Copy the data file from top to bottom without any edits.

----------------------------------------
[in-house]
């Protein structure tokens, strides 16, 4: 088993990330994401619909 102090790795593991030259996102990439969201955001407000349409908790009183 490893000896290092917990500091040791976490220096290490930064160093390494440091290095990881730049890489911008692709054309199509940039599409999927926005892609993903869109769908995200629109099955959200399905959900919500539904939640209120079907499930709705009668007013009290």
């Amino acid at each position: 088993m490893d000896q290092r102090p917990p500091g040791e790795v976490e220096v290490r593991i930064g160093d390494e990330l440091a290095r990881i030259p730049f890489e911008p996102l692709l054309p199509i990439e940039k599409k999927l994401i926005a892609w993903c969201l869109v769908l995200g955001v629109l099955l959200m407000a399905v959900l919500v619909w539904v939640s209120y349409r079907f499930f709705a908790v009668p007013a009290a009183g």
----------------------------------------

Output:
[in-house]
């Protein structure tokens, strides 16, 4: 088993990330994401619909 102090790795593991030259996102990439969201955001407000349409908790009183 490893000896290092917990500091040791976490220096290490930064160093390494440091290095990881730049890489911008692709054309199509940039599409999927926005892609993903869109769908995200629109099955959200399905959900919500539904939640209120079907499930709705009668007013009290």
């Amino acid at each position: 088993m490893d000896q290092r102090p917990p500091g040791e790795v976490e220096v290490r593991i930064g160093d390494e990330l440091a290095r990881i030259p730049f890489e911008p996102l692709l054309p199509i990439e940039k599409k999927l994401i926005a892609w993903c969201l869109v769908l995200g955001v629109l099955l959200m407000a399905v959900l919500v619909w539904v939640s209120y349409r079907f499930f709705a908790v009668p007013a009290a009183g």